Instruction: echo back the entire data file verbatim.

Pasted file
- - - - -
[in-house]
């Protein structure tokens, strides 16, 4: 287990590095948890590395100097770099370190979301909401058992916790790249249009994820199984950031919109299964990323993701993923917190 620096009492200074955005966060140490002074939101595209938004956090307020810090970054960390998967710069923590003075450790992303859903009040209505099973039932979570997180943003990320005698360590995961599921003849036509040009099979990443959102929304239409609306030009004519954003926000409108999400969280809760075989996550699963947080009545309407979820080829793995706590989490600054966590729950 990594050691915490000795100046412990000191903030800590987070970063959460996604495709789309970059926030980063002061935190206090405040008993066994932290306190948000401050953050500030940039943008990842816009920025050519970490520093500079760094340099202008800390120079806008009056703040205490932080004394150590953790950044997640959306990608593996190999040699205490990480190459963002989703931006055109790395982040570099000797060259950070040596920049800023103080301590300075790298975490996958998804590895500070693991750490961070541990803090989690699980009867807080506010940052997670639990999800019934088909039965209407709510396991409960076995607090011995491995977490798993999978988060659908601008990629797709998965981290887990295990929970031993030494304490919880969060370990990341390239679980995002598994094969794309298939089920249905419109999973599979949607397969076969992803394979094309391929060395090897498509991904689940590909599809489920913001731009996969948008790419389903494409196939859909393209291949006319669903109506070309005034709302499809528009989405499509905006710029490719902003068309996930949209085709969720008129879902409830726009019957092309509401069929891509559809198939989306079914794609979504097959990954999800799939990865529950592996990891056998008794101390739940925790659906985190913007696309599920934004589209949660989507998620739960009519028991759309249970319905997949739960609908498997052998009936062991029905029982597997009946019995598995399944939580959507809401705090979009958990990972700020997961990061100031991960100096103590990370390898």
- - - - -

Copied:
[in-house]
């Protein structure tokens, strides 16, 4: 287990590095948890590395100097770099370190979301909401058992916790790249249009994820199984950031919109299964990323993701993923917190 620096009492200074955005966060140490002074939101595209938004956090307020810090970054960390998967710069923590003075450790992303859903009040209505099973039932979570997180943003990320005698360590995961599921003849036509040009099979990443959102929304239409609306030009004519954003926000409108999400969280809760075989996550699963947080009545309407979820080829793995706590989490600054966590729950 990594050691915490000795100046412990000191903030800590987070970063959460996604495709789309970059926030980063002061935190206090405040008993066994932290306190948000401050953050500030940039943008990842816009920025050519970490520093500079760094340099202008800390120079806008009056703040205490932080004394150590953790950044997640959306990608593996190999040699205490990480190459963002989703931006055109790395982040570099000797060259950070040596920049800023103080301590300075790298975490996958998804590895500070693991750490961070541990803090989690699980009867807080506010940052997670639990999800019934088909039965209407709510396991409960076995607090011995491995977490798993999978988060659908601008990629797709998965981290887990295990929970031993030494304490919880969060370990990341390239679980995002598994094969794309298939089920249905419109999973599979949607397969076969992803394979094309391929060395090897498509991904689940590909599809489920913001731009996969948008790419389903494409196939859909393209291949006319669903109506070309005034709302499809528009989405499509905006710029490719902003068309996930949209085709969720008129879902409830726009019957092309509401069929891509559809198939989306079914794609979504097959990954999800799939990865529950592996990891056998008794101390739940925790659906985190913007696309599920934004589209949660989507998620739960009519028991759309249970319905997949739960609908498997052998009936062991029905029982597997009946019995598995399944939580959507809401705090979009958990990972700020997961990061100031991960100096103590990370390898």